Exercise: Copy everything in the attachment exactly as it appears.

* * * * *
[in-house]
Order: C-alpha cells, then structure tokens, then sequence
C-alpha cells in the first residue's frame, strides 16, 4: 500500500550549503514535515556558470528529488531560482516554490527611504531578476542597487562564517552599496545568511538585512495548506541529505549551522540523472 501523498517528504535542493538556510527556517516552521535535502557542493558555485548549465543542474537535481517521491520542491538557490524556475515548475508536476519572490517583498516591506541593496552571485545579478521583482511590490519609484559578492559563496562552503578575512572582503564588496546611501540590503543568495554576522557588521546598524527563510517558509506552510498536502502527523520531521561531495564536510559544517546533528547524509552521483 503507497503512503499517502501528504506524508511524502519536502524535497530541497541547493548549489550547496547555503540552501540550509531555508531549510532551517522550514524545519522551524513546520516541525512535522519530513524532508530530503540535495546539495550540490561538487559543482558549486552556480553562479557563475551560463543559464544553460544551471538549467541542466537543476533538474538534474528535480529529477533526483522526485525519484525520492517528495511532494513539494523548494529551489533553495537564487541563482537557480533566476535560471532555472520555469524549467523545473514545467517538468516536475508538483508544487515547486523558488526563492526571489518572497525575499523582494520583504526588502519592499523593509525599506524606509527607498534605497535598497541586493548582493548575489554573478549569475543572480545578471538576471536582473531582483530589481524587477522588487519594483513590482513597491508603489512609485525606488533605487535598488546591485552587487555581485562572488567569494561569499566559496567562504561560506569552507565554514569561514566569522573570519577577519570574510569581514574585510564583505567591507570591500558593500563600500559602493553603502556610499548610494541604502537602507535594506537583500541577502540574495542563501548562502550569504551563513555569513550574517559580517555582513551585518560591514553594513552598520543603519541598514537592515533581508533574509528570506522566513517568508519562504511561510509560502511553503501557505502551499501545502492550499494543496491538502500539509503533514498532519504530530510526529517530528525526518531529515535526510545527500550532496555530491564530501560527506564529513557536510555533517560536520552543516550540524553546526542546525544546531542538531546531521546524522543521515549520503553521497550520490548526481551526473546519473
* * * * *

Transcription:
[in-house]
Order: C-alpha cells, then structure tokens, then sequence
C-alpha cells in the first residue's frame, strides 16, 4: 500500500550549503514535515556558470528529488531560482516554490527611504531578476542597487562564517552599496545568511538585512495548506541529505549551522540523472 501523498517528504535542493538556510527556517516552521535535502557542493558555485548549465543542474537535481517521491520542491538557490524556475515548475508536476519572490517583498516591506541593496552571485545579478521583482511590490519609484559578492559563496562552503578575512572582503564588496546611501540590503543568495554576522557588521546598524527563510517558509506552510498536502502527523520531521561531495564536510559544517546533528547524509552521483 503507497503512503499517502501528504506524508511524502519536502524535497530541497541547493548549489550547496547555503540552501540550509531555508531549510532551517522550514524545519522551524513546520516541525512535522519530513524532508530530503540535495546539495550540490561538487559543482558549486552556480553562479557563475551560463543559464544553460544551471538549467541542466537543476533538474538534474528535480529529477533526483522526485525519484525520492517528495511532494513539494523548494529551489533553495537564487541563482537557480533566476535560471532555472520555469524549467523545473514545467517538468516536475508538483508544487515547486523558488526563492526571489518572497525575499523582494520583504526588502519592499523593509525599506524606509527607498534605497535598497541586493548582493548575489554573478549569475543572480545578471538576471536582473531582483530589481524587477522588487519594483513590482513597491508603489512609485525606488533605487535598488546591485552587487555581485562572488567569494561569499566559496567562504561560506569552507565554514569561514566569522573570519577577519570574510569581514574585510564583505567591507570591500558593500563600500559602493553603502556610499548610494541604502537602507535594506537583500541577502540574495542563501548562502550569504551563513555569513550574517559580517555582513551585518560591514553594513552598520543603519541598514537592515533581508533574509528570506522566513517568508519562504511561510509560502511553503501557505502551499501545502492550499494543496491538502500539509503533514498532519504530530510526529517530528525526518531529515535526510545527500550532496555530491564530501560527506564529513557536510555533517560536520552543516550540524553546526542546525544546531542538531546531521546524522543521515549520503553521497550520490548526481551526473546519473